September 5, 2020
Meet the Canadian farmers fighting climate change
Conservation and agriculture have often been at odds. But as Ottawa develops the first federal carbon offset standard, farming techniques that reduce greenhouse gas emissions are having a moment.
Duck’s agriculture lead, Paul Thoroughgood, is also a grain farmer from Moose Jaw, Sask. He was interviewed recently by The Narwhal on how farmers can help fight climate change.
By Sharon J. Riley
Paul Thoroughgood doesn’t hear the phone ring because his head is in the freezer. He’s digging out deer steaks to thaw — his daughter wants mule deer wrapped in bacon for dinner.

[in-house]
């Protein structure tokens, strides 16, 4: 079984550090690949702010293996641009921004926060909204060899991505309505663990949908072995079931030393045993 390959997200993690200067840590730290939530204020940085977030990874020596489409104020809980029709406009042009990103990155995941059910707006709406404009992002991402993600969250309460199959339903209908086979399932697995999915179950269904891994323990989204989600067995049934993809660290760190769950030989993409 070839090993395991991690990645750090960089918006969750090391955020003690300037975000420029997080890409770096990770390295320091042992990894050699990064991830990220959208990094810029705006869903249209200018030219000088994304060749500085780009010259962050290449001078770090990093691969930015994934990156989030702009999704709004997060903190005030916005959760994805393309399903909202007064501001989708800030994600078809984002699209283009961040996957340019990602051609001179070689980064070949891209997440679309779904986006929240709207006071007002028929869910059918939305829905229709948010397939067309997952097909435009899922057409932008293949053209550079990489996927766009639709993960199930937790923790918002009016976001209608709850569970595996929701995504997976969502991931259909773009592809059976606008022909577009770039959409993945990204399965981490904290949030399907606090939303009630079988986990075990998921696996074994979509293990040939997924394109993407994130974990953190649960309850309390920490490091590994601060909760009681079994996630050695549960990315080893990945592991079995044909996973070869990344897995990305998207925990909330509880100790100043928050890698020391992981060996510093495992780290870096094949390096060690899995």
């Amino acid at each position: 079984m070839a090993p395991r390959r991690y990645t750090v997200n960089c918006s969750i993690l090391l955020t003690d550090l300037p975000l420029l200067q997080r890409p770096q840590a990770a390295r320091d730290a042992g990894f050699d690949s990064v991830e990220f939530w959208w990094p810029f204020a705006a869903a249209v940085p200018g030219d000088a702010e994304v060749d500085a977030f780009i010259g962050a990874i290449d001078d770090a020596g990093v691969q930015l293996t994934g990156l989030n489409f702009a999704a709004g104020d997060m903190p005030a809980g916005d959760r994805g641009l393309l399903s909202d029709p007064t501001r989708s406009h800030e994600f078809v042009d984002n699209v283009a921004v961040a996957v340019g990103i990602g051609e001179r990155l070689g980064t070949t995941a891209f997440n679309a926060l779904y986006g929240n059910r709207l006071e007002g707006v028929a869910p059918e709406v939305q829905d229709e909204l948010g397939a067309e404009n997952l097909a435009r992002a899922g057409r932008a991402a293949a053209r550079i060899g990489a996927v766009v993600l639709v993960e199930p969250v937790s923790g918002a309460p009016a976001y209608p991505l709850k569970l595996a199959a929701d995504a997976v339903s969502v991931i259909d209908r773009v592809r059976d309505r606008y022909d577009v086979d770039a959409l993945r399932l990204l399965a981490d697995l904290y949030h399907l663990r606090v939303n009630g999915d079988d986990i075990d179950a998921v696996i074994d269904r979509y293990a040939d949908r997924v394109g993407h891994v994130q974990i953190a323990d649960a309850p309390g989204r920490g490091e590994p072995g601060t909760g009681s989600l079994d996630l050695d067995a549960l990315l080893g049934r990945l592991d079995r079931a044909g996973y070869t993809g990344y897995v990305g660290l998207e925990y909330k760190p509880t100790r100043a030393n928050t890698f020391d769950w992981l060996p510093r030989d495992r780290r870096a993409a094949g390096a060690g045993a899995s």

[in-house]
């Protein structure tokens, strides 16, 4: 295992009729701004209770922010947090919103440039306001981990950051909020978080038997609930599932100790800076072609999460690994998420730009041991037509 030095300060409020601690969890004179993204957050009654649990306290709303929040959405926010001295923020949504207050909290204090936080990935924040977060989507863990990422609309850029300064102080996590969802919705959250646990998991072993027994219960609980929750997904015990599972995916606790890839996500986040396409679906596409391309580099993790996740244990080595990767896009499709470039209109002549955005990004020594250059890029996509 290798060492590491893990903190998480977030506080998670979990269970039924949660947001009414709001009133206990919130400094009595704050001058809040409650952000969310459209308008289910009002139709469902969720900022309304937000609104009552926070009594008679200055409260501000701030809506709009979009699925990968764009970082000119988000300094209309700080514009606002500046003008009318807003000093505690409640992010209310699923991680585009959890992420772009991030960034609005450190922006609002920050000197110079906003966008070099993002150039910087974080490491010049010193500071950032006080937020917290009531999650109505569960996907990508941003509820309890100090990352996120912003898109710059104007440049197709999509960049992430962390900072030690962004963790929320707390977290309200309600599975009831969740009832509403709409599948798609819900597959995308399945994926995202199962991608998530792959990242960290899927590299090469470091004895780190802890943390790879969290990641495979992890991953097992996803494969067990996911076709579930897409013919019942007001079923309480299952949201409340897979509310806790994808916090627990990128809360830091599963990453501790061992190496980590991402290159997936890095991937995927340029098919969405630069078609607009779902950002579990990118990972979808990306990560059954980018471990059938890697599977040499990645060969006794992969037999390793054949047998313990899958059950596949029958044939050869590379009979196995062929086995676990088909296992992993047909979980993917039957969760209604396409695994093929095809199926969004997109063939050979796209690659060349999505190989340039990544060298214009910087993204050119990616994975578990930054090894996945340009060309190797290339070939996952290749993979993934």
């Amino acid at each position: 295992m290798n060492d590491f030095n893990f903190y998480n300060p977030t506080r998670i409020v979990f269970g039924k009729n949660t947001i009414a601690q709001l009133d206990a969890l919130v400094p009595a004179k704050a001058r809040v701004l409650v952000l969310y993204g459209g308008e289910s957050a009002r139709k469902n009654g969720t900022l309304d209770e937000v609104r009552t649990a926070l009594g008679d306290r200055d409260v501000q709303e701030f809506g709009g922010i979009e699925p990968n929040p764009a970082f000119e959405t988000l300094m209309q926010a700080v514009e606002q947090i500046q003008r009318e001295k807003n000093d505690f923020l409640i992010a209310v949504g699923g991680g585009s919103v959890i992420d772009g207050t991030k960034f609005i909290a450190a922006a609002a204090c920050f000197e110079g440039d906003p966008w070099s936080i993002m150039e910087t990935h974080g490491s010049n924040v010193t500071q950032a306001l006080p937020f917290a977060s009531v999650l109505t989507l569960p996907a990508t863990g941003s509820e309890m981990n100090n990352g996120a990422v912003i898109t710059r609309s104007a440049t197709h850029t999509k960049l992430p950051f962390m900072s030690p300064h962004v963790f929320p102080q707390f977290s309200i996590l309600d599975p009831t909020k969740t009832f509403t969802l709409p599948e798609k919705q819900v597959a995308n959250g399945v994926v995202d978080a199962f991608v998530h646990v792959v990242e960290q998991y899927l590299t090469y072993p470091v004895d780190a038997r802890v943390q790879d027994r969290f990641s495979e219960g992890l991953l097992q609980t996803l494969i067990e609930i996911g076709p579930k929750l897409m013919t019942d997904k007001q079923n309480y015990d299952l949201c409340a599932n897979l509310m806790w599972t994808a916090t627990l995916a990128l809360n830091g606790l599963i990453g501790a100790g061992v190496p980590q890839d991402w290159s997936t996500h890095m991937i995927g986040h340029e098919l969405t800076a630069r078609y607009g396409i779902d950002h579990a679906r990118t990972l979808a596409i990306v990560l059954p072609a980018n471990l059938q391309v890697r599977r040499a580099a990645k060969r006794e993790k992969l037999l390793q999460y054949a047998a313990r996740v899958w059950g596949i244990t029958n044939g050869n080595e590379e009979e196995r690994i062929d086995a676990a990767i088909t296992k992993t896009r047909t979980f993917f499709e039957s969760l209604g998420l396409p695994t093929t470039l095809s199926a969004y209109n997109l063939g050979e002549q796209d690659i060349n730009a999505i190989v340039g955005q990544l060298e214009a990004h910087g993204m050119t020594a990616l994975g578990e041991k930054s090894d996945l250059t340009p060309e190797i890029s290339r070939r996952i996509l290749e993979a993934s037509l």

I’m calling to ask him about farming and carbon, but he has to catch his breath after running up from the basement.
Thoroughgood and his family farm 2,000 acres just south of Moose Jaw, Sask., — green lentils, canola, flax, spring wheat and winter wheat — on the farm he grew up on. It’s an area of transition, straddling the “corner-to-corner farmland” Saskatchewan is known for and the province’s grasslands and hills so often left out of the flat-farmland stereotypes.
For 23 years, Thoroughgood has been practising, and advocating for, sustainable agriculture. It’s a “buzzword,” he says, noting sustainability is more of a voyage than a place, more of a practice of “continual self improvement.”